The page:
NATO and the Arab Spring

Anti-Gaddafi demonstration in Benghazi, March 31, 2011.

From Anders Fogh Rasmussen, the International Herald Tribune:  The dramatic developments across North Africa and the Middle East remind me of the fall of the Berlin Wall and the end of the Cold War. From Tunis to Cairo to Benghazi, people overcame fear to embrace freedom. Some governments in the region have taken important steps to meet the rightful demands of their citizens. Others realized their time was up and moved aside. But I was appalled to see that in some countries, and especially in Libya, the call for freedom and dignity has been met with state violence.

NATO’s reaction to the crisis in Libya has been quick and resolute. In March, acting under the authority of an historic United Nations Security Council Resolution, the alliance took overall command of military operations to protect the Libyan people against Colonel Muammar el-Qaddafi’s outrageous attacks. Working together with partners, including from the region, we have made significant progress in degrading Qaddafi’s ability to attack civilians and to lay siege to cities.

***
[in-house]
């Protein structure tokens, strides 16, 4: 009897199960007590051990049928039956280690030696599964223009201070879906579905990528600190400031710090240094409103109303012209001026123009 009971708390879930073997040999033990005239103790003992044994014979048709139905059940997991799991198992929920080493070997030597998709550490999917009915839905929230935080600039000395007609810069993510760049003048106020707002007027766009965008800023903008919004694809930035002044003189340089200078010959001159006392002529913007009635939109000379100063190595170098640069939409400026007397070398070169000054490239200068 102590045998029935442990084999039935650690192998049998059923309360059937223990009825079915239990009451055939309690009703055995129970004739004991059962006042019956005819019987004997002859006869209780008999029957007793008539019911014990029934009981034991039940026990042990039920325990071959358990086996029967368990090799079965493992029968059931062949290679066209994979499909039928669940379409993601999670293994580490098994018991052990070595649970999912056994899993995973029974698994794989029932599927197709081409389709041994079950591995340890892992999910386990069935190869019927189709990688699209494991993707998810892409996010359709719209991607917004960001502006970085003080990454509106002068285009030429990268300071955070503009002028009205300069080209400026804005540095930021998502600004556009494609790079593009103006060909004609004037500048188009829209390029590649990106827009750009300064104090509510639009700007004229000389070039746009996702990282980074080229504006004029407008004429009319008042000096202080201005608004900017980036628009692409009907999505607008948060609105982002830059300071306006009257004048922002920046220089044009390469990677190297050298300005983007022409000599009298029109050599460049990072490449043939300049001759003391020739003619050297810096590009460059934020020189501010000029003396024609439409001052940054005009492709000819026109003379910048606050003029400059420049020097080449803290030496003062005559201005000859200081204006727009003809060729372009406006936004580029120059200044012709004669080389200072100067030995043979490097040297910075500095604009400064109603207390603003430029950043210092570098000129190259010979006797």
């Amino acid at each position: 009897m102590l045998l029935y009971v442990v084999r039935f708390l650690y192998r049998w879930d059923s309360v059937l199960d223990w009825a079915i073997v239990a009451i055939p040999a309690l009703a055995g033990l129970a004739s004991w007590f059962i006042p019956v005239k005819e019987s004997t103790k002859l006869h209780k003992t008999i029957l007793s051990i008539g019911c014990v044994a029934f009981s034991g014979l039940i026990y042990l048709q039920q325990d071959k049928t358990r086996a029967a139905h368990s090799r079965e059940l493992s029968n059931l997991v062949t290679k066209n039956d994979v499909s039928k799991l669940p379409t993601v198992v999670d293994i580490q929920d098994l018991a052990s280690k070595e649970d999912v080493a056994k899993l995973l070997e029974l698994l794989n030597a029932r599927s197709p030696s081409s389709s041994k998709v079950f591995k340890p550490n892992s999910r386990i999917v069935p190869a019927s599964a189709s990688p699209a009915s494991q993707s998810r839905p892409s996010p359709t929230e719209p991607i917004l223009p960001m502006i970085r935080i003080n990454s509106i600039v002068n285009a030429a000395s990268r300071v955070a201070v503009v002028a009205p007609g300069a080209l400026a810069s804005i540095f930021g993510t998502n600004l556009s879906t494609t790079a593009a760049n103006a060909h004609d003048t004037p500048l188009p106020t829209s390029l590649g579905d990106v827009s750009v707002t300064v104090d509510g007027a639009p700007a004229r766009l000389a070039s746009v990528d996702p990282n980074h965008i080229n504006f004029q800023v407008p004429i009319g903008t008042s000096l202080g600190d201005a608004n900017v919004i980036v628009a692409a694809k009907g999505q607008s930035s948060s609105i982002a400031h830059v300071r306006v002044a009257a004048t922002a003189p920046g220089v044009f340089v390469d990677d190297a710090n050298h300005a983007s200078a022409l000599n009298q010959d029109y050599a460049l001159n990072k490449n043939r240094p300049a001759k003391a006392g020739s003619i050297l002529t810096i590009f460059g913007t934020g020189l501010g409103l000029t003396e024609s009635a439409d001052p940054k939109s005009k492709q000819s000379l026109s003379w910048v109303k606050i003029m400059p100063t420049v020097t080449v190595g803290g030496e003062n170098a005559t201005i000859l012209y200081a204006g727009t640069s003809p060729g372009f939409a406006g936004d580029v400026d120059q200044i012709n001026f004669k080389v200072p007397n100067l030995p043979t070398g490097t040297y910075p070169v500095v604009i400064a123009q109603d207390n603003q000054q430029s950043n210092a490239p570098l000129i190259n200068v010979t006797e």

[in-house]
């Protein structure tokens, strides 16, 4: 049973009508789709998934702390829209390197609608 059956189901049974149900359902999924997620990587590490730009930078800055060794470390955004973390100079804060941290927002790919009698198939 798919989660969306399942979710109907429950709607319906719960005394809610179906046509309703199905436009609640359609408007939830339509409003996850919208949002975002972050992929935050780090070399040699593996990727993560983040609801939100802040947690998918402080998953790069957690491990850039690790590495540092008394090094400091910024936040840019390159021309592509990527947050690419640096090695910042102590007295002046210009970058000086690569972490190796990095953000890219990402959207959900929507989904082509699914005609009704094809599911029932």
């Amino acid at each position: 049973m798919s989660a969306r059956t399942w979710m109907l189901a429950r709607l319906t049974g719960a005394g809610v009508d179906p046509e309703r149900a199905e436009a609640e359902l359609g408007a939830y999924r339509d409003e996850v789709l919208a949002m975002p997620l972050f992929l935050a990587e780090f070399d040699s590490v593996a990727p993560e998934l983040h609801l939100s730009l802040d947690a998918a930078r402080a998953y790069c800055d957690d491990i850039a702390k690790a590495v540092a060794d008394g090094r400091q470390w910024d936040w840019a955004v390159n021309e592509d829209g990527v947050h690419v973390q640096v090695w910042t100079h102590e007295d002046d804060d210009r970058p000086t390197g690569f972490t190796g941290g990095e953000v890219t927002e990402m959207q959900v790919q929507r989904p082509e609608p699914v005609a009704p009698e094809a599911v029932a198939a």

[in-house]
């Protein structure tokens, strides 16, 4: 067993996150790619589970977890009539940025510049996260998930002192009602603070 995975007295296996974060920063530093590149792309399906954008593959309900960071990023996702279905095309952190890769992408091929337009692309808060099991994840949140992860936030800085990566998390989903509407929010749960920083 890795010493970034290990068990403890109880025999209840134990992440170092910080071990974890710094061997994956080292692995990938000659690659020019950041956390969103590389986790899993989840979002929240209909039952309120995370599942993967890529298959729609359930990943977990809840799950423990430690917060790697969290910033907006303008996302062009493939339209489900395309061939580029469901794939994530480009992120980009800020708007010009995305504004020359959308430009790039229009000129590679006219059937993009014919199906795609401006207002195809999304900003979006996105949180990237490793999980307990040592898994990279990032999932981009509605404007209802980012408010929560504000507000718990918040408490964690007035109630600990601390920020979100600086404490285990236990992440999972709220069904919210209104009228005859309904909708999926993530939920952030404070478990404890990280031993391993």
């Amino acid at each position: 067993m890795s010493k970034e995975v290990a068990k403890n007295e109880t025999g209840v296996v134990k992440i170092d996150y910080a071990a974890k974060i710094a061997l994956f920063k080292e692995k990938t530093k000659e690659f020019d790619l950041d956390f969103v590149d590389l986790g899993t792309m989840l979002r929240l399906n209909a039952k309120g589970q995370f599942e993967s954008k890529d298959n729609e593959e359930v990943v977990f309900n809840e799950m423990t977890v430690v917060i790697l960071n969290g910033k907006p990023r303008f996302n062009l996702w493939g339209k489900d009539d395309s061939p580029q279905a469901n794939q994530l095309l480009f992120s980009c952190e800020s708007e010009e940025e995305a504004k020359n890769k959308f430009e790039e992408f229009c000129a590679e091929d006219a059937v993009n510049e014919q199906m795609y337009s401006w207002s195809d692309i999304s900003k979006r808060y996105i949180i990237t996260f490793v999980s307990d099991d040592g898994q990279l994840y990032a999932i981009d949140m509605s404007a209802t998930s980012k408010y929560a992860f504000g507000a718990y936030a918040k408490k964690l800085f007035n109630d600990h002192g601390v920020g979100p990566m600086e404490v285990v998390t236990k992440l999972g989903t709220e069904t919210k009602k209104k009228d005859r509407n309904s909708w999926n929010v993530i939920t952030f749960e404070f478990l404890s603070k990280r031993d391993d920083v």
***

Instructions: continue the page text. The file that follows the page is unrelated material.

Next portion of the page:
Some people have asked why NATO acted in Libya but not elsewhere, in particular in Syria. My answer is clear. We took action in Libya because we have a strong mandate from the Security Council and solid support from countries in the region. That is a unique combination which we have not seen elsewhere.

Anders Fogh Rasmussen is the secretary general of NATO.  (photo: Reuters)

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